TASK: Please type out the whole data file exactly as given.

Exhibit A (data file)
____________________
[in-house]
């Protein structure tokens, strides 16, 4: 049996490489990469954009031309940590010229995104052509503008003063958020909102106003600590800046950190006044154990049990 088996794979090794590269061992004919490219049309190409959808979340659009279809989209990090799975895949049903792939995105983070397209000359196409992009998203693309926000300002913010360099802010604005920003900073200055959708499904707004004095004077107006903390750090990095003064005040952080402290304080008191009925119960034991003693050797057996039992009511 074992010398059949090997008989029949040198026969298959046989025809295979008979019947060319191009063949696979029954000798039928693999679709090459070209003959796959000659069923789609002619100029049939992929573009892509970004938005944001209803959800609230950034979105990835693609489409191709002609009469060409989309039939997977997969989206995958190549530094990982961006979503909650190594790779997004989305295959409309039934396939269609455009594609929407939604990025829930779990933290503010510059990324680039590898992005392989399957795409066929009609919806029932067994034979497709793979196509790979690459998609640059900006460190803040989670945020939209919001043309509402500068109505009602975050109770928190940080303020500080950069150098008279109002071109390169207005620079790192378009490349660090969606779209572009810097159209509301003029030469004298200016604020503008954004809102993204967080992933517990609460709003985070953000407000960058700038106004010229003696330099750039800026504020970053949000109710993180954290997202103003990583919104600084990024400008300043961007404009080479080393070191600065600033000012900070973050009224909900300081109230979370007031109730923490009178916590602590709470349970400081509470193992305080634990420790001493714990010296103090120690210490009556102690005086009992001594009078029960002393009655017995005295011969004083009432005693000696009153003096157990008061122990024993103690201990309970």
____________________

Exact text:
[in-house]
């Protein structure tokens, strides 16, 4: 049996490489990469954009031309940590010229995104052509503008003063958020909102106003600590800046950190006044154990049990 088996794979090794590269061992004919490219049309190409959808979340659009279809989209990090799975895949049903792939995105983070397209000359196409992009998203693309926000300002913010360099802010604005920003900073200055959708499904707004004095004077107006903390750090990095003064005040952080402290304080008191009925119960034991003693050797057996039992009511 074992010398059949090997008989029949040198026969298959046989025809295979008979019947060319191009063949696979029954000798039928693999679709090459070209003959796959000659069923789609002619100029049939992929573009892509970004938005944001209803959800609230950034979105990835693609489409191709002609009469060409989309039939997977997969989206995958190549530094990982961006979503909650190594790779997004989305295959409309039934396939269609455009594609929407939604990025829930779990933290503010510059990324680039590898992005392989399957795409066929009609919806029932067994034979497709793979196509790979690459998609640059900006460190803040989670945020939209919001043309509402500068109505009602975050109770928190940080303020500080950069150098008279109002071109390169207005620079790192378009490349660090969606779209572009810097159209509301003029030469004298200016604020503008954004809102993204967080992933517990609460709003985070953000407000960058700038106004010229003696330099750039800026504020970053949000109710993180954290997202103003990583919104600084990024400008300043961007404009080479080393070191600065600033000012900070973050009224909900300081109230979370007031109730923490009178916590602590709470349970400081509470193992305080634990420790001493714990010296103090120690210490009556102690005086009992001594009078029960002393009655017995005295011969004083009432005693000696009153003096157990008061122990024993103690201990309970």